Law Enforcement Against Prohibition might be the abolitionists of our time. Protesting senseless death and wasted tax dollars, the national non-profit of police and others includes retired chiefs of police and the late Nobel Prize-winning economist Milton Friedman. Noted LEAP speaker Russ Jones is a Bay Area native and retired San Jose undercover narcotics detective who's coming back to Cali this week, on a mission to convert suburban conservatives to LEAP's cause.
Various Rotary clubs in places like Diablo Valley and Pleasanton invited Jones to speak in half-hour sessions where he will weave his riveting life story into the facts of the War on Drugs, and make a compelling case for ending prohibition in favor more sober regulation. In this series of micro-interviews with LN: Jones — who holds a Master's Degree in Education — discusses seeing a kid die over a baggie of pot, working Iran-Contra-era intelligence in South America, and some of the regrets he has from a history in what he calls a "War on People."
Legalization Nation: Why should people come out to these events? They can read up on LEAP's position on online. Is there anything better about hearing it in person?
Russ Jones: What brings people out is seeing it from a personal perspective. You can read the newspaper. You can read the articles, but when you have someone who has been on the front line and I was there from day one in 1970 when Richard Nixon came into office and he had proclaimed the war on drugs and I've been involved in one form or another for 50 years, so to be able to hear someone's story and be able to ask questions is what interests people.
Legalization Nation: Tell me about your background, how did you end up being a cop in San Jose?
Russ Jones: I was born in and raised in Los Gatos. After a tour of duty in Vietnam as a helicopter pilot I came and I actually was a sheriff in Alameda County first, but that was short-lived because I got hired by the City of San Jose and that was closer to home where I really wanted to be. I was a patrolman and got into the detective bureau and worked narcotics and got into a DEA task force.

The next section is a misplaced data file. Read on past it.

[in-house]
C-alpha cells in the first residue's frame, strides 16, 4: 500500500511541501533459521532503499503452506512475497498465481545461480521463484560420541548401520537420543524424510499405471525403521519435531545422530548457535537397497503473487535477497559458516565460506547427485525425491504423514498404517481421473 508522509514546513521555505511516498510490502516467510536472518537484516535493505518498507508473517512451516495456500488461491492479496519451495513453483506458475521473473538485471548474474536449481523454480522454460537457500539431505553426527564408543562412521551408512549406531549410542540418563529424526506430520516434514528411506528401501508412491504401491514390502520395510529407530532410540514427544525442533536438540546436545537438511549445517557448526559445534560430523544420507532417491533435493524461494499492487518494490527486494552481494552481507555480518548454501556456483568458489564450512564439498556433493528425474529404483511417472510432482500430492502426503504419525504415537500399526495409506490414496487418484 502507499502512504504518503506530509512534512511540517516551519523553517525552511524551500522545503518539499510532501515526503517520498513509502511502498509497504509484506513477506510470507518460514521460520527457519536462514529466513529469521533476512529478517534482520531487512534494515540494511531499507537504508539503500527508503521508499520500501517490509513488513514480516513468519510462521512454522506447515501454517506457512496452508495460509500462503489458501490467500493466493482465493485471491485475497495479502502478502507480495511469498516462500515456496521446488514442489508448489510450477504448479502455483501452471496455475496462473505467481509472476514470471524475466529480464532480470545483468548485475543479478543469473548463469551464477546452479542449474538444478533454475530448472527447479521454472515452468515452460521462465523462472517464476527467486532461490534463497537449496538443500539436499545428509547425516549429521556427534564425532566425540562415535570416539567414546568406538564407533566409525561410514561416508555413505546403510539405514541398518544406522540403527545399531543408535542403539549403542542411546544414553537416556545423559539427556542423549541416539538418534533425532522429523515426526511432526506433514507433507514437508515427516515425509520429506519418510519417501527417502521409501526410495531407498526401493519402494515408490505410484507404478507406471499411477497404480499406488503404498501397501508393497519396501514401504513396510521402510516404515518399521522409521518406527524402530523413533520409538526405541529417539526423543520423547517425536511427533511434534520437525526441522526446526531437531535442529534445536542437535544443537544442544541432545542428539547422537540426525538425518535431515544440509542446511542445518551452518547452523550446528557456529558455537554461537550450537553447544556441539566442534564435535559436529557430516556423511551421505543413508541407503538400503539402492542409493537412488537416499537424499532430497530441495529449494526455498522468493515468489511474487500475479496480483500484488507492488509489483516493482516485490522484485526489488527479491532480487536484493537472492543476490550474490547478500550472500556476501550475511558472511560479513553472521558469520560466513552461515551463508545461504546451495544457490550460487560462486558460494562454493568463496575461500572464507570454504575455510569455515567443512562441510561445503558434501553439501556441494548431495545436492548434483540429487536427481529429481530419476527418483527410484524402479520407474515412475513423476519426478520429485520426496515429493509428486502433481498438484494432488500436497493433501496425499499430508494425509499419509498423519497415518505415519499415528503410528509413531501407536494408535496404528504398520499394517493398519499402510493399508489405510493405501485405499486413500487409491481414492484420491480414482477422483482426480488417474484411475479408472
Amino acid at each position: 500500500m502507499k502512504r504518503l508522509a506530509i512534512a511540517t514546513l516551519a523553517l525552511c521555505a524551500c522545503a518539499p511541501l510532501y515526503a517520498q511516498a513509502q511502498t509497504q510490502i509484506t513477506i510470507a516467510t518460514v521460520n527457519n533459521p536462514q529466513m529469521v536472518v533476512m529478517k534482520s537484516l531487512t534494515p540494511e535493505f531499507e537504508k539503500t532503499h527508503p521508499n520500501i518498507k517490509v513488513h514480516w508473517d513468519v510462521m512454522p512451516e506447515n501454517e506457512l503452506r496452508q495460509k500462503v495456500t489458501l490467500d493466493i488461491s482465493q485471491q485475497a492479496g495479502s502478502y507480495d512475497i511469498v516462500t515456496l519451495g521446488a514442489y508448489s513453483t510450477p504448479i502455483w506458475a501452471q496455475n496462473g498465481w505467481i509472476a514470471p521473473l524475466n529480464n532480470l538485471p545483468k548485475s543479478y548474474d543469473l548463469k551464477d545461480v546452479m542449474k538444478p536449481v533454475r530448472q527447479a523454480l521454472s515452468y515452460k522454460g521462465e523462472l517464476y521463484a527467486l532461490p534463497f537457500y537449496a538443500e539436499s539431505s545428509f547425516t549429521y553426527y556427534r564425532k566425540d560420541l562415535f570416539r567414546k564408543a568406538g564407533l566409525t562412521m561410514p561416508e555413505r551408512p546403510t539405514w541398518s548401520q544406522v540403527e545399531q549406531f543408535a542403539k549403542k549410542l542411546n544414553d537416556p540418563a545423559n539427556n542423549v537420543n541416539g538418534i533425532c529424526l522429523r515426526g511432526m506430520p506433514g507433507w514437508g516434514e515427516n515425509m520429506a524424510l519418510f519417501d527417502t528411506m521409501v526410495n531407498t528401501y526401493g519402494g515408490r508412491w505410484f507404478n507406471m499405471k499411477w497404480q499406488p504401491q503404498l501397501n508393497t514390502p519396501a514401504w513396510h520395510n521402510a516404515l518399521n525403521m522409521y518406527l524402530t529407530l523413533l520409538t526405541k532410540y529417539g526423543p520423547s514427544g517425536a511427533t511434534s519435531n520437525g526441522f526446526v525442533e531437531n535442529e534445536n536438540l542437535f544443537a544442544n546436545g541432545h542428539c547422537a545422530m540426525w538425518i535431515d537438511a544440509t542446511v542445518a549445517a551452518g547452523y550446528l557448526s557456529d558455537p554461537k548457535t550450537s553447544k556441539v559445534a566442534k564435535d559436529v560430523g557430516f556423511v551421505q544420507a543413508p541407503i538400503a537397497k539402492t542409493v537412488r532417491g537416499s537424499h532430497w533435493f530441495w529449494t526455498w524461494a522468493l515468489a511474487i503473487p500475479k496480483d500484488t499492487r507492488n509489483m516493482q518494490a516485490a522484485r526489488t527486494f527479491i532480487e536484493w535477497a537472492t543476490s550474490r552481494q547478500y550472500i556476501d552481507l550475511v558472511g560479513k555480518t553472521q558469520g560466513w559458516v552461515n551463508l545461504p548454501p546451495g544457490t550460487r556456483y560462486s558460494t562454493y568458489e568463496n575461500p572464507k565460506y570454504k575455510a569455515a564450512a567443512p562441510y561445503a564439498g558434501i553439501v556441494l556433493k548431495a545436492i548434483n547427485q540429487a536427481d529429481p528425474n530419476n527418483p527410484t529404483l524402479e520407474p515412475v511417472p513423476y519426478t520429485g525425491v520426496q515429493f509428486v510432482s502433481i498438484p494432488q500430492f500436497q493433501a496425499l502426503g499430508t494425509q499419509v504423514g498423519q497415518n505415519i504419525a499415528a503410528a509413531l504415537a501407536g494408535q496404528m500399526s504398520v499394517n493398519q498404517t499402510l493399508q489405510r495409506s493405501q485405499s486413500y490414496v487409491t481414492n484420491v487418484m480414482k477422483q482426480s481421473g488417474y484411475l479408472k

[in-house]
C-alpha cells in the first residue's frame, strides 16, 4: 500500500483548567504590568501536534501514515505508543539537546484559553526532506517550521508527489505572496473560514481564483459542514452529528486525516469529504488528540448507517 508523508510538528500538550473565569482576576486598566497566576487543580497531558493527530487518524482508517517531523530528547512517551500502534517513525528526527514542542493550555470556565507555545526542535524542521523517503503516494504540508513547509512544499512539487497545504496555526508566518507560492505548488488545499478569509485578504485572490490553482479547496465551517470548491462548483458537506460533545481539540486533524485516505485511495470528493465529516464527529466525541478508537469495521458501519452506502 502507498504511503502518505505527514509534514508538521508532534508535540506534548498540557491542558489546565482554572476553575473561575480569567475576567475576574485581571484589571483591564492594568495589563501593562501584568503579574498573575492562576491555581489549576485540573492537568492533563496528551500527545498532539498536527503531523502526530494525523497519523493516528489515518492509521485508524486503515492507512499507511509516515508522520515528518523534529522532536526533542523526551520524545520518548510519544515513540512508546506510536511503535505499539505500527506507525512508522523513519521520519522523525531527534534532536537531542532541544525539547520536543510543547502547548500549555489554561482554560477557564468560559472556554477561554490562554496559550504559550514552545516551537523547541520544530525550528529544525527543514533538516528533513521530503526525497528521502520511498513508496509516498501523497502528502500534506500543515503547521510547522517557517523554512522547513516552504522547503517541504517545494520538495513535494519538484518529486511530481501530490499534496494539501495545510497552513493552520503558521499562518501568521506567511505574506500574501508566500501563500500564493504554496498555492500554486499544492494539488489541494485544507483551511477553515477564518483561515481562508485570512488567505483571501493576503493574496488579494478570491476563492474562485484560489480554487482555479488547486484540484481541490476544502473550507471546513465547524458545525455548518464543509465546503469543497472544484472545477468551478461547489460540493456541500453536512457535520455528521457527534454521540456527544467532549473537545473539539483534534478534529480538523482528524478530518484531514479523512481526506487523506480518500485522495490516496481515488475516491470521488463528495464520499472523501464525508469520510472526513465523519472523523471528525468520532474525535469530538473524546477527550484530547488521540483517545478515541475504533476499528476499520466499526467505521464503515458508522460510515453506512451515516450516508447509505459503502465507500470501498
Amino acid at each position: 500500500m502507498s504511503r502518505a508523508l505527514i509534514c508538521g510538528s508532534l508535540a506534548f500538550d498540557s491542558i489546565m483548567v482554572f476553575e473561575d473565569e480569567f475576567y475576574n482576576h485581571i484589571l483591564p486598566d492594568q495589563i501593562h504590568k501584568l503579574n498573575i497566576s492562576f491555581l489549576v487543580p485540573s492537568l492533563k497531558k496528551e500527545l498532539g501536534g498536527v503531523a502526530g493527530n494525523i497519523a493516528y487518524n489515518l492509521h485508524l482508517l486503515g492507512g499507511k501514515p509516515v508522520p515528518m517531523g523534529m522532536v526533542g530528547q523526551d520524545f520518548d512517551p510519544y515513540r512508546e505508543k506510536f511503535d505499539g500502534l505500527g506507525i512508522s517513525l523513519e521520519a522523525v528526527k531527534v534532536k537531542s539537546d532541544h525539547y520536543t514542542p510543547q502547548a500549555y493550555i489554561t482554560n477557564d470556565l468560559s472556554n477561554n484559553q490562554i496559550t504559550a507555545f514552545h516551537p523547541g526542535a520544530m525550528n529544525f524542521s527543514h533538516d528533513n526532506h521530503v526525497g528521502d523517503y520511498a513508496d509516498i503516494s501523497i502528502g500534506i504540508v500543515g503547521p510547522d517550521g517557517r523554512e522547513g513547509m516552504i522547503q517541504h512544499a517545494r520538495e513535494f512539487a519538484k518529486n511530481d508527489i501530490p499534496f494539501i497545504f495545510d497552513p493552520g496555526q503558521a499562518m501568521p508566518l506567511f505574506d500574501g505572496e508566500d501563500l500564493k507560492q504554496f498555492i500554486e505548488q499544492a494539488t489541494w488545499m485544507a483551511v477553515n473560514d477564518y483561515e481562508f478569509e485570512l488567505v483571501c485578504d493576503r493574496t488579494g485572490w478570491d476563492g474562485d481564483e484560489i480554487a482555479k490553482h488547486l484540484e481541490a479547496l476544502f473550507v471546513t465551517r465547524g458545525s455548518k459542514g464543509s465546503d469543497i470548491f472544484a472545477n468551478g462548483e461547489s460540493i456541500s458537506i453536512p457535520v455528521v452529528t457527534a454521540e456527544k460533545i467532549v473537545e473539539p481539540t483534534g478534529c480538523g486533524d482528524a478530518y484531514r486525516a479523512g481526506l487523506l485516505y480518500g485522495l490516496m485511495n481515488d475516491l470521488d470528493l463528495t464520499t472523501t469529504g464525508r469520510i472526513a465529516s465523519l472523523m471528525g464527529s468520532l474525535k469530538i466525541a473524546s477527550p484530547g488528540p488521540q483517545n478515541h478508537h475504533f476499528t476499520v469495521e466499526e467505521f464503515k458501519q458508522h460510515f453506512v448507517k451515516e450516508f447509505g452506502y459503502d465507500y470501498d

Legalization Nation: This is in the '70s. What was the drug war like then?
Russ Jones: This was throughout the '70s. We did not have gang warfare. There were no drive-by shootings. There were no big proclamations about San Jose papers about drug seizures. I didn't originally see a real problem with drugs. We had drug prohibition but, then we had a war on people. I went on to the DEA task force and it was the same thing. We kept arresting more people and seizing more dope but of course nothing was changing. All we were doing was creating job openings for the next guy to step in and fill his shoes, whoever we arrested.
I left law enforcement and I worked intelligence. I made some connections and some contacts and I ended up in Central America working intelligence and my primary concern was small arms weapons trafficking during Iran-Contra, but I could not help but see that our government was looking the other way while drugs were being smuggled into the U.S.
Legalization Nation: How did your worldview develop, was it slowly or did you have an epiphany?
Russ Jones: I never had an epiphany. Mine was a slow, gradual change. In fact in 1986, '87 I was already speaking at Rotary Clubs on a very informal basis throughout San Jose and the Bay Area. Whenever people would hear about me and request me and I was already speaking out, and I wasn't very articulate about it then. It was more of a gut feeling.
I didn't quite have the facts and evidence, but in 1989 I traveled as a guest of the Soviet Union and Red China. I traveled throughout their countries and I worked with their law enforcement I worked with their narcotics detectives, and the Soviet Union would let me go out on the street and I saw drug dealing on the streets in Moscow, Leningrad and Yalta and I went on search warrants where they seized meth labs and saw rehabilitation programs.
And I came home and I said, "Iif the communist Soviet Union couldn't control drugs in the country through law enforcement means and through totalitarianism, then how are we as a free people ever going to?"
I always ask this in the crowd, I say, "Show me a drug free prison." We can't keep drugs out of prison. How more secure can you get than that? So prohibition doesn't work. Prohibition has never worked. The first historical prohibition event was one cop, two people and one apple tree — and it didn't work.
Russ Jones speaks Friday, April 30 at the Rotary of Pleasanton North followed by a talk Saturday May 1 at Cabrillo College's Annual Social Justice Conference. The next micro-interview will run Friday on Legalization Nation.